Objectives: Early warning systems are an integral part of many health technology assessment programs. Despite this finding, to date, there have been no quantitative evaluations of the accuracy of predictions made by these systems. We report a study evaluating the accuracy of predictions made by the main United Kingdom early warning system.
Methods: As prediction of impact is analogous to diagnosis, a method normally applied to determine the accuracy of diagnostic tests was used. The sensitivity, specificity, and predictive values of the National Horizon Scanning Centre's prediction methods were estimated with reference to an (imperfect) gold standard, that is, expert opinion of impact 3 to 5 years after prediction.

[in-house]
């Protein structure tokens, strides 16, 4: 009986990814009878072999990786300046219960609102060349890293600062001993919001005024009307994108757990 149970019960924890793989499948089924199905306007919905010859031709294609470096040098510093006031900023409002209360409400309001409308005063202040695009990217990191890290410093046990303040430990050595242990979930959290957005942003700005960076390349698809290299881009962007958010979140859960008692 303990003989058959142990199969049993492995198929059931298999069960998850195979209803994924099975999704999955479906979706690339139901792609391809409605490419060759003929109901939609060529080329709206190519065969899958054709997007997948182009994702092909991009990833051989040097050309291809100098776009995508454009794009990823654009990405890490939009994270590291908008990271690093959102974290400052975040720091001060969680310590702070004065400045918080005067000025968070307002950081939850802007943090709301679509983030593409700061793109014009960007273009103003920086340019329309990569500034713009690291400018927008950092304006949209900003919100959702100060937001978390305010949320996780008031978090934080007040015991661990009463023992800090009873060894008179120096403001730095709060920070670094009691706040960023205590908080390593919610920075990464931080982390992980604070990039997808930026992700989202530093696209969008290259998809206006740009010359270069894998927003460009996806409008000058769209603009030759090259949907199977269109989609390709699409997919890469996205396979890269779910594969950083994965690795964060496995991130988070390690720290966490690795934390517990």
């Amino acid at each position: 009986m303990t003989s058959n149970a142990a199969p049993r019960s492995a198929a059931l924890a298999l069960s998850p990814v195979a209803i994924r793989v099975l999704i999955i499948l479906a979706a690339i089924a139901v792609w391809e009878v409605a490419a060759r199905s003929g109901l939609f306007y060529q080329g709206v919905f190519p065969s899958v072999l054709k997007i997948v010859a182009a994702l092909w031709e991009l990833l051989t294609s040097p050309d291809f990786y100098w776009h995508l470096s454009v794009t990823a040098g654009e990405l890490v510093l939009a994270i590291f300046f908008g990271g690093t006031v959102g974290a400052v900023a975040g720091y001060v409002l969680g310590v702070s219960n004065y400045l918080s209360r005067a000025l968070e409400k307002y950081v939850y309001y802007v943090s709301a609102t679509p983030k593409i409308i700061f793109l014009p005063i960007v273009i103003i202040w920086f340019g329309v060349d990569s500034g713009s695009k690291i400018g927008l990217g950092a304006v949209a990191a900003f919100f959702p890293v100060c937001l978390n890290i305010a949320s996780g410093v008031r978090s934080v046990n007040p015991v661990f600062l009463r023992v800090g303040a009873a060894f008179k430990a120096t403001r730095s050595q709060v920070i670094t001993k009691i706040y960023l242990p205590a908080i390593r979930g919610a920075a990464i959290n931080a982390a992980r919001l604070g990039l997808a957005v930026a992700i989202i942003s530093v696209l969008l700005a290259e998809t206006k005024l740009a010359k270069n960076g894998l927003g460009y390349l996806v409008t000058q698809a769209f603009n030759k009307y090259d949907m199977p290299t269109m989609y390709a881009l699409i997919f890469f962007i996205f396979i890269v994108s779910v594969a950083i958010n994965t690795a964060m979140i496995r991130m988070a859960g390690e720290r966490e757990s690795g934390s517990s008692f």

Results: The sensitivity of predictions was 71 percent (95 percent confidence interval [CI], 0.36–0.92), and the specificity was 73 percent (95 percent CI, 0.64–0.8). The negative predictive value was 98 percent (95 percent CI, 0.92–0.99), and the positive predictive value was 14 percent (95 percent CI, 0.06–0.3).
Conclusions: Forecasting is difficult, but the results suggest that this early warning system's predictions have an acceptable level of accuracy. However, there are caveats. The first is that early warning systems may themselves reduce the impact of a technology, as helping to control adoption and diffusion is their main purpose. The second is that the use of an imperfect gold standard may bias the results. As early warning systems are viewed as an increasingly important component of health technology assessment and decision making, their outcomes must be evaluated. The method used here should be investigated further and the accuracy of other early warning systems explored.